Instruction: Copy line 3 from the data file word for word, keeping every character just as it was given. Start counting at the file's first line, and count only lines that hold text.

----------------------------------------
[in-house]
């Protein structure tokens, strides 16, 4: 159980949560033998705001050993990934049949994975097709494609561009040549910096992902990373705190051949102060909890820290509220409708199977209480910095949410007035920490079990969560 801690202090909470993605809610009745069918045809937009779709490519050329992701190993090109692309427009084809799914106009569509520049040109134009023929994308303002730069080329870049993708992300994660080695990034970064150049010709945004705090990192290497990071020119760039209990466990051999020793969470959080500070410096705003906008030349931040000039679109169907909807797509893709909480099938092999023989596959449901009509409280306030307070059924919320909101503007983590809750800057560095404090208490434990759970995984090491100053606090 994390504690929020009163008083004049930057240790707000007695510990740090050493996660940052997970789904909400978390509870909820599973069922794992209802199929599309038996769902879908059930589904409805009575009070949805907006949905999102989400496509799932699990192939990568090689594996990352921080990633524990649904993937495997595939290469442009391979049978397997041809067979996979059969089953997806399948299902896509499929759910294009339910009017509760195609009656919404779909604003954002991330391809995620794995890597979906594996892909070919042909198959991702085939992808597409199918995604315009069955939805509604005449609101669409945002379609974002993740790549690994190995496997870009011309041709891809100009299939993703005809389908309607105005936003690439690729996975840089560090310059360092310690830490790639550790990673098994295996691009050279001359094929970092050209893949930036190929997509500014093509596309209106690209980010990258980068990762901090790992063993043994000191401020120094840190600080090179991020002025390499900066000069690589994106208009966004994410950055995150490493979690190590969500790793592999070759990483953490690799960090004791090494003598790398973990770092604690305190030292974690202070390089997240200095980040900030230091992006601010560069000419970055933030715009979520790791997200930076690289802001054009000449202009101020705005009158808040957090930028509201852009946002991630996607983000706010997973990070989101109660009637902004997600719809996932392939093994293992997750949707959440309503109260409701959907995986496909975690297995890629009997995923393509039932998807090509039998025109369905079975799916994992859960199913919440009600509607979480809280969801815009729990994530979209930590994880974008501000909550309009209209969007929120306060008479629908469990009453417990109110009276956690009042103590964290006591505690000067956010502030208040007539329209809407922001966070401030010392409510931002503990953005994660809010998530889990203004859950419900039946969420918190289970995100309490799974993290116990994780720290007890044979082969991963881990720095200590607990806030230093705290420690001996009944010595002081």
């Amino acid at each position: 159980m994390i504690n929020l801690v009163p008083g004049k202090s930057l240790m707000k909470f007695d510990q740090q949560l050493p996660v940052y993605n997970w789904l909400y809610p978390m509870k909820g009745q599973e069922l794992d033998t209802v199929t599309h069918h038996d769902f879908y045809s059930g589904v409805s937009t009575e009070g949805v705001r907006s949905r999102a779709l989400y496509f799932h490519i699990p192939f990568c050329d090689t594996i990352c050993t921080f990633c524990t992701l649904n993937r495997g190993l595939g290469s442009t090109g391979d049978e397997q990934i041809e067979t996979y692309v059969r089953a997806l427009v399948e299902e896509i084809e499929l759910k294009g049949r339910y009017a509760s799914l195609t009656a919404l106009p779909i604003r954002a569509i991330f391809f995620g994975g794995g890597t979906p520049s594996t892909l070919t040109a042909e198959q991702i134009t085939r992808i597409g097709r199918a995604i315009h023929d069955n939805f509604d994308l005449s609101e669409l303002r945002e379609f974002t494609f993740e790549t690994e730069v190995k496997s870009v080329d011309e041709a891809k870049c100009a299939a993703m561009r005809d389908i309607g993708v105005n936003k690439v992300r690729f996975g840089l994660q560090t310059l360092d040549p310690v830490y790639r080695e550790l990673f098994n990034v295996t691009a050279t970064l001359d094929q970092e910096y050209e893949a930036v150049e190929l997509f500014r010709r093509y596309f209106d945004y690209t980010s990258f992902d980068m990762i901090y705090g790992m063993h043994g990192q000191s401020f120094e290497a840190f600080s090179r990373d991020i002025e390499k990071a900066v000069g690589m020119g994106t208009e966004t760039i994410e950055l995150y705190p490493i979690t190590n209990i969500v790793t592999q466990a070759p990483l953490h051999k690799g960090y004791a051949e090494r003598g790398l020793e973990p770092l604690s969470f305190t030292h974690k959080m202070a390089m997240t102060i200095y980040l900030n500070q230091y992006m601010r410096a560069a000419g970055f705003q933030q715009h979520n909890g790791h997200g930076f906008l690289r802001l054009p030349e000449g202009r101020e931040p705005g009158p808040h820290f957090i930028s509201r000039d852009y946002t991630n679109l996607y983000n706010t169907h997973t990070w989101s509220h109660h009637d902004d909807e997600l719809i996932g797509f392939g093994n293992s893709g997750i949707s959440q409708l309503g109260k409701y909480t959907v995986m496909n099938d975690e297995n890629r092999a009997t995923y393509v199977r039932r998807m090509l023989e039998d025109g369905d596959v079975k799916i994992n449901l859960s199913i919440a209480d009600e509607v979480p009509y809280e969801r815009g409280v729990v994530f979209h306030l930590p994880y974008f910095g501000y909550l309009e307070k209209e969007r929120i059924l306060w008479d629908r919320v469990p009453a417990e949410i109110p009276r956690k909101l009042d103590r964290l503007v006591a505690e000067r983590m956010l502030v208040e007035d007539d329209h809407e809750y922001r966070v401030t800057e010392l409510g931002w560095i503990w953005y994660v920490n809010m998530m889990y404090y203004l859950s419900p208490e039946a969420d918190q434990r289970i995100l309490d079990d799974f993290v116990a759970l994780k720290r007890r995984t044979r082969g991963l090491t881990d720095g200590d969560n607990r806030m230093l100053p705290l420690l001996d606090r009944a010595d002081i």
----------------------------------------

């Amino acid at each position: 159980m994390i504690n929020l801690v009163p008083g004049k202090s930057l240790m707000k909470f007695d510990q740090q949560l050493p996660v940052y993605n997970w789904l909400y809610p978390m509870k909820g009745q599973e069922l794992d033998t209802v199929t599309h069918h038996d769902f879908y045809s059930g589904v409805s937009t009575e009070g949805v705001r907006s949905r999102a779709l989400y496509f799932h490519i699990p192939f990568c050329d090689t594996i990352c050993t921080f990633c524990t992701l649904n993937r495997g190993l595939g290469s442009t090109g391979d049978e397997q990934i041809e067979t996979y692309v059969r089953a997806l427009v399948e299902e896509i084809e499929l759910k294009g049949r339910y009017a509760s799914l195609t009656a919404l106009p779909i604003r954002a569509i991330f391809f995620g994975g794995g890597t979906p520049s594996t892909l070919t040109a042909e198959q991702i134009t085939r992808i597409g097709r199918a995604i315009h023929d069955n939805f509604d994308l005449s609101e669409l303002r945002e379609f974002t494609f993740e790549t690994e730069v190995k496997s870009v080329d011309e041709a891809k870049c100009a299939a993703m561009r005809d389908i309607g993708v105005n936003k690439v992300r690729f996975g840089l994660q560090t310059l360092d040549p310690v830490y790639r080695e550790l990673f098994n990034v295996t691009a050279t970064l001359d094929q970092e910096y050209e893949a930036v150049e190929l997509f500014r010709r093509y596309f209106d945004y690209t980010s990258f992902d980068m990762i901090y705090g790992m063993h043994g990192q000191s401020f120094e290497a840190f600080s090179r990373d991020i002025e390499k990071a900066v000069g690589m020119g994106t208009e966004t760039i994410e950055l995150y705190p490493i979690t190590n209990i969500v790793t592999q466990a070759p990483l953490h051999k690799g960090y004791a051949e090494r003598g790398l020793e973990p770092l604690s969470f305190t030292h974690k959080m202070a390089m997240t102060i200095y980040l900030n500070q230091y992006m601010r410096a560069a000419g970055f705003q933030q715009h979520n909890g790791h997200g930076f906008l690289r802001l054009p030349e000449g202009r101020e931040p705005g009158p808040h820290f957090i930028s509201r000039d852009y946002t991630n679109l996607y983000n706010t169907h997973t990070w989101s509220h109660h009637d902004d909807e997600l719809i996932g797509f392939g093994n293992s893709g997750i949707s959440q409708l309503g109260k409701y909480t959907v995986m496909n099938d975690e297995n890629r092999a009997t995923y393509v199977r039932r998807m090509l023989e039998d025109g369905d596959v079975k799916i994992n449901l859960s199913i919440a209480d009600e509607v979480p009509y809280e969801r815009g409280v729990v994530f979209h306030l930590p994880y974008f910095g501000y909550l309009e307070k209209e969007r929120i059924l306060w008479d629908r919320v469990p009453a417990e949410i109110p009276r956690k909101l009042d103590r964290l503007v006591a505690e000067r983590m956010l502030v208040e007035d007539d329209h809407e809750y922001r966070v401030t800057e010392l409510g931002w560095i503990w953005y994660v920490n809010m998530m889990y404090y203004l859950s419900p208490e039946a969420d918190q434990r289970i995100l309490d079990d799974f993290v116990a759970l994780k720290r007890r995984t044979r082969g991963l090491t881990d720095g200590d969560n607990r806030m230093l100053p705290l420690l001996d606090r009944a010595d002081i």